The night after Mira was born, I couldn’t sleep. I had so many things going through my mind and I was reeling a little from how my life had changed overnight. As I lay awake, I decided to go down to visit her in the NICU. Plus, I needed to get up and walk around to help begin the healing process for my C-section.
As I walked very slowly to the NICU around midnight, I saw a mom being wheeled out of labor and delivery with her baby in her arms. I turned to congratulate her and as I turned back to continue on my journey, I nearly collapsed into tears. I gripped the hand rail and sobbed all the way to the NICU door, as I cried out to God “I can’t hold my baby, I can’t care for her, I can’t do anything for her.” I just felt helpless. And, as I’ve now learned, helpless is the worst feeling in the world for a mother.
By the time I made it to the door of the NICU, I had gotten myself together but still felt sad. What I didn’t know is that God had a surprise in store for me behind those doors. When I walked in, Mira’s nurse informed me that she was monitoring her vitals and if all still looked good in a couple hours that she would be feeding her milk for the first time. She then went on to say, “If you’re still here, do you want to feed her?” My mind was blown at the thought of feeding my baby. I mean how serendipitous that I was in the NICU at the exact time that she would be eating for the first time. A couple hours passed and I was actually able to get some sleep next to her bedside. When it was time to feed Mira, the nurse blew my mind again by asking, “Do you want to change her diaper first?” Of course, the tears came. I cried as I changed her diaper and then fed her 1mL of milk through her tube via a syringe.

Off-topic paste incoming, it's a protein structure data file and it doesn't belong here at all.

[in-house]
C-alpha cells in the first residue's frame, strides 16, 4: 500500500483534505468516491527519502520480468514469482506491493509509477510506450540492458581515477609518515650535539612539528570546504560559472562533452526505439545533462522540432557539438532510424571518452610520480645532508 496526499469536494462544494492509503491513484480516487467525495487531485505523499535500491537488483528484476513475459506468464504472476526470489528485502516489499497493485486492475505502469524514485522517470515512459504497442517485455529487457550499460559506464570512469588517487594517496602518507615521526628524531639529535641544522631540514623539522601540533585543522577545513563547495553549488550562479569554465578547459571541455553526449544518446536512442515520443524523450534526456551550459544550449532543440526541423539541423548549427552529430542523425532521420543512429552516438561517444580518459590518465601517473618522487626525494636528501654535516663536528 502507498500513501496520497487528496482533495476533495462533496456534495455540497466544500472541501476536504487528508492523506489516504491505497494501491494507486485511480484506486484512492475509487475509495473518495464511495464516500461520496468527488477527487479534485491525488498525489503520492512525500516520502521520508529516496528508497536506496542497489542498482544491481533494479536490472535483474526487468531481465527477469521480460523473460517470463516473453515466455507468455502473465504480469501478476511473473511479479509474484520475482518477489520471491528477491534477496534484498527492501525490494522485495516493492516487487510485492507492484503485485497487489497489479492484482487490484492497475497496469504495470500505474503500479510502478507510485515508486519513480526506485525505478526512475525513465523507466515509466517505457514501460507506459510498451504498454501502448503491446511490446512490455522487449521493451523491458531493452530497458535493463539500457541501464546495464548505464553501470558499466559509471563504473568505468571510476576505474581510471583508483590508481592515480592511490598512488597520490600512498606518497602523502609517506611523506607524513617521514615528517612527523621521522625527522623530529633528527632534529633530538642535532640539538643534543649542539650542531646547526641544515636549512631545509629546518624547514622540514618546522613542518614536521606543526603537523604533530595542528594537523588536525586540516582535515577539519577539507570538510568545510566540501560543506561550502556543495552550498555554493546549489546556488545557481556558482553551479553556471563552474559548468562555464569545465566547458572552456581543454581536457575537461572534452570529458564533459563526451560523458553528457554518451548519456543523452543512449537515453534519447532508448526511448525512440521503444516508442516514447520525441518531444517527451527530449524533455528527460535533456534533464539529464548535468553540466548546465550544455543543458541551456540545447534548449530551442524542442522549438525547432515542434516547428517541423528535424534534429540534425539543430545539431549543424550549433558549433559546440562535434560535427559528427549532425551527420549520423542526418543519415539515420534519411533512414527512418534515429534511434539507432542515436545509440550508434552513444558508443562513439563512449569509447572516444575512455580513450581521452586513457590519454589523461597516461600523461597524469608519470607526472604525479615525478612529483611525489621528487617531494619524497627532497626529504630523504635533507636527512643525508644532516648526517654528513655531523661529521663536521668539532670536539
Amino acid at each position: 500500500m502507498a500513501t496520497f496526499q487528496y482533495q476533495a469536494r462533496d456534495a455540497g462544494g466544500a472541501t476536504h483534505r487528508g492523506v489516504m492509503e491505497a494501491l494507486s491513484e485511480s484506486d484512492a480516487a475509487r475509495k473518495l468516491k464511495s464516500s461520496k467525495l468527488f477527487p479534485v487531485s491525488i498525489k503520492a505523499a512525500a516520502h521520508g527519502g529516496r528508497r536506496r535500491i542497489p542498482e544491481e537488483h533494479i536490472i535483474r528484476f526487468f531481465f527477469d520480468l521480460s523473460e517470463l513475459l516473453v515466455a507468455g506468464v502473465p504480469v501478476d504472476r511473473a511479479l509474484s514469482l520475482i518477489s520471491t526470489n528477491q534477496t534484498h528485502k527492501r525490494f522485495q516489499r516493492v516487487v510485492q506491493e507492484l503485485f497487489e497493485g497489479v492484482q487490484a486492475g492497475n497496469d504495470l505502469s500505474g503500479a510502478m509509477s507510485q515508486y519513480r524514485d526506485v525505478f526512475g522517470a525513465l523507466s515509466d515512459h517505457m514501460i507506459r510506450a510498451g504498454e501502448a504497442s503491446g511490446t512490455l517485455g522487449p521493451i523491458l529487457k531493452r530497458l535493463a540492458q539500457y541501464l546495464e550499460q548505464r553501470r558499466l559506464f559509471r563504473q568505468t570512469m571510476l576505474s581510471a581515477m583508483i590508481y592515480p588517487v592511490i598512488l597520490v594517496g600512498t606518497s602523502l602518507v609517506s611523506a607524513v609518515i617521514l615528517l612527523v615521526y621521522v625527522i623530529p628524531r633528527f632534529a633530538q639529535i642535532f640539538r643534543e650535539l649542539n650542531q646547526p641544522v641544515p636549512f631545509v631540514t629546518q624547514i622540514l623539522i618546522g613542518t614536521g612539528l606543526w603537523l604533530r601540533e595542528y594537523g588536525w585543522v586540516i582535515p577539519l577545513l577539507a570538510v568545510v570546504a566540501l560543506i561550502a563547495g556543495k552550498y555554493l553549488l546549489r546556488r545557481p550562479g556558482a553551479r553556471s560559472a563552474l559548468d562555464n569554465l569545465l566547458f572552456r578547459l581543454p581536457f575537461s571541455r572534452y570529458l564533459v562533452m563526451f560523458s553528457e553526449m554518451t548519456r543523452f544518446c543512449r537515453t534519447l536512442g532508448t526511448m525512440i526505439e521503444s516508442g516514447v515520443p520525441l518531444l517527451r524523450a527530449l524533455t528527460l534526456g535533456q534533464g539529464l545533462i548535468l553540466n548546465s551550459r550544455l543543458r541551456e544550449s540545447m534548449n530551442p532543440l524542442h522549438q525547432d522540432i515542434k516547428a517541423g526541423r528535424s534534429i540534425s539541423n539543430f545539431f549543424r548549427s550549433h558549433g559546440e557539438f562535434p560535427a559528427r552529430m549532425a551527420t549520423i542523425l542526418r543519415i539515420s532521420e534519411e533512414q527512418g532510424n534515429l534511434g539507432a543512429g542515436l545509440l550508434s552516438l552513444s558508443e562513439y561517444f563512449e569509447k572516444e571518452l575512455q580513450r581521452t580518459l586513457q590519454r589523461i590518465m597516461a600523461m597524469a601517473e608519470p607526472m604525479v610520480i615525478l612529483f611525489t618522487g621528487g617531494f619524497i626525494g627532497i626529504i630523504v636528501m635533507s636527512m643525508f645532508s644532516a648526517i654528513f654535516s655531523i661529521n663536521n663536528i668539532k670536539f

For every mother or father out there who is feeling helpless, believe me when I say that you can still parent your baby through the holes of their incubator. I know it might seem like an impossibility but, as God taught me one late night in the NICU, every little bit counts. Over these past eight weeks, I’ve learned parenting through presence is more than enough. Just because they are not physically with you, they still need all the things a baby needs. My advice is to get into a routine – I found out when the nurse typically changes her diaper or does her “cares” (the assessment done at each shift change) and made that my typical visiting time. That way, I can create a routine for Mira and also make sure that I am able to do some of the things for her that I’d be doing if she was home with me. Don’t let the feelings of helplessness keep you from doing what comes natural. Every touch and encounter makes a difference.
Thanks for your prayers and support.